Sunday, June 26, 2011

Small Condo flats called shoe boxes

Small studio and one-bedroom condominium apartments below 500 square feet (around 46 square meters) are called shoe-box flats and they are recently very popular in Singapore. Just 3 years ago in 2008, there were only 300 units sold, last year this number hit 1,900 and it is increasing. Although the country is land scarce, these units are surprisingly new for Singapore. As lives of single well earning executives does not require a lot of place, there is a demand for these units.

Think about a single working man in his 20s. All he needs is a couch, TV, washing machine, small sink and a bed to be comfortable. A shoe-box can easily host all of these. It is more important to have a private place for himself then the size of the unit he is living in. Guests? For his key guests he probably does not need another bed anyway :) Joking apart, in this century young people tend to stay single for years if not decades. Even if they marry, they tend to delay having kids so they do not need a lot of space and demand for these flats will increase more and more.

In Singapore savings by giving up each room can be more than 12,000 SGD per year, a lot of money by just giving up a space you rarely use or barely need. So demand for these units is not-suprisingly high due to property prices and rents. As square foot price of the private flat goes to sky, about 1,000+ SGD for even so called mass market flats, every meter square you can give up will save a huge amount of money on mortgage. Smaller loan means lower default risk, earlier debt-free life. Smaller portion of your wealth in a single unit means less eggs on the same basket.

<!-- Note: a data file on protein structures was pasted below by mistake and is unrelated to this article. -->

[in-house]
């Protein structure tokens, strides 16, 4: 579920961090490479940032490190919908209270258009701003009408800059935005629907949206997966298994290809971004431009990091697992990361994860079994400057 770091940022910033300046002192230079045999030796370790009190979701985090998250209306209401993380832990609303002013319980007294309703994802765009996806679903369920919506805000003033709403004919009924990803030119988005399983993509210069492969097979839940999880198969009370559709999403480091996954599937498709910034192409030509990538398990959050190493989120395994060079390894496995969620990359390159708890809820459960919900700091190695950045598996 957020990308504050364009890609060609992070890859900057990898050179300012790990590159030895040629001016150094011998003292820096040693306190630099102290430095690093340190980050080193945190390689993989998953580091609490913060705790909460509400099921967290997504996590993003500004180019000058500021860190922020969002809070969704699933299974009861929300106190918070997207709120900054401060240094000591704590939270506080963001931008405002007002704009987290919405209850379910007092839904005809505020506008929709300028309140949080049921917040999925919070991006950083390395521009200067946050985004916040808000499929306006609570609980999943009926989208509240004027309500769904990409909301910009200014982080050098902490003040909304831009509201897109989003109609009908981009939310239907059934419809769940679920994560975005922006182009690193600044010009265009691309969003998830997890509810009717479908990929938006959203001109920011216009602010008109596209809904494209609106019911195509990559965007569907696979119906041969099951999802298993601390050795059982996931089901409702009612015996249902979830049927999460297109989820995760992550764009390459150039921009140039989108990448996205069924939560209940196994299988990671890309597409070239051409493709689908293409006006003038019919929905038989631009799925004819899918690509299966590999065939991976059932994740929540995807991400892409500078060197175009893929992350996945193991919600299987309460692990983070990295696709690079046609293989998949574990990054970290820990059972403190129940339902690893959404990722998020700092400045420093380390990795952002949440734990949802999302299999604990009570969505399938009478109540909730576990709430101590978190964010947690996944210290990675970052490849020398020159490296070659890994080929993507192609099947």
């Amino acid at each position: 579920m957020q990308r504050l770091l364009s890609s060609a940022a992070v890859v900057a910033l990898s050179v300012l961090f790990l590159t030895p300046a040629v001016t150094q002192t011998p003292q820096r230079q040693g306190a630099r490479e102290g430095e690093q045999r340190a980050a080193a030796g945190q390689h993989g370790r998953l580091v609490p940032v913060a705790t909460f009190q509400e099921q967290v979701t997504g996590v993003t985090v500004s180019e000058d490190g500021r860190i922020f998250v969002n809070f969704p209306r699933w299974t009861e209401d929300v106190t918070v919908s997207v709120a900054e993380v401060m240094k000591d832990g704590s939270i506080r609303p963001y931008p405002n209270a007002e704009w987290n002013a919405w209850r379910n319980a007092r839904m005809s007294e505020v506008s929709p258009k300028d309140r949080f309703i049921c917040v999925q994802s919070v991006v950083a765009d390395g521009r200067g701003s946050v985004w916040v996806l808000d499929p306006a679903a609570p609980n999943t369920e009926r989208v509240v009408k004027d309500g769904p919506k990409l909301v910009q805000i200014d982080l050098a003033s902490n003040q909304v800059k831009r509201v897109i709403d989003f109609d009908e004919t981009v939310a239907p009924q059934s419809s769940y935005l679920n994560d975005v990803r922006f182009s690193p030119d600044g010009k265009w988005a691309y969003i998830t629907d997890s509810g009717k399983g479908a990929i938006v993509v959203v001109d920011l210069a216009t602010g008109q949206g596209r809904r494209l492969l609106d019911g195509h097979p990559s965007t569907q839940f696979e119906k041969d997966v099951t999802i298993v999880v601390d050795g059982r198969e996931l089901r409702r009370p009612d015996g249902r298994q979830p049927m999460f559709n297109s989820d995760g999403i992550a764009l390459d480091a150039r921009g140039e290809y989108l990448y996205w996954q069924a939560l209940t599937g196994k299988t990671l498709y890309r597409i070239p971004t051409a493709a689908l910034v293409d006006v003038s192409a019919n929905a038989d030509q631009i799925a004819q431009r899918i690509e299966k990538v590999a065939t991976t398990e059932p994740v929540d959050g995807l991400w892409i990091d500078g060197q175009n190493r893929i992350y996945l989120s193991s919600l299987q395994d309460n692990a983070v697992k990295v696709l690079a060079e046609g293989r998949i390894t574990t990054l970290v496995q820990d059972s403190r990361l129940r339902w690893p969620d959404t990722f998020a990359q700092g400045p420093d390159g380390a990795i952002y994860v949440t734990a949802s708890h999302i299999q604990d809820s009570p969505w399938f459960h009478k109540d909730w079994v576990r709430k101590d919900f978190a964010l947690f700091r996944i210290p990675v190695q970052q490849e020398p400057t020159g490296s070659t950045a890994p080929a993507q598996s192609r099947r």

And last but not the least, a private home address is a part of Singapore dream (to be exact it is 20 per cent of Singapore dream), and these units allow many Singaporeans to realize this dream within their means.

As National Development Minister recently mentioned, many apartments in crowded large cities are shoe-boxes. By 2014, long needed numbers of shoe-boxes will enter the market and completed units will increase from 1,100 to 3,800.

Many industry analysts and developers are questioning whether people know what they are going into. But as the previous Minister, Khaw Boon Wan also does not want to second guess the market an think these units add to diversity of housing options here. I think developers are afraid that these units will decrease the total price of units and rental yields but the price decrease in this super high prices time is not a bad thing, at least for many who needs a housing unit for its basic purpose, as a shelter.

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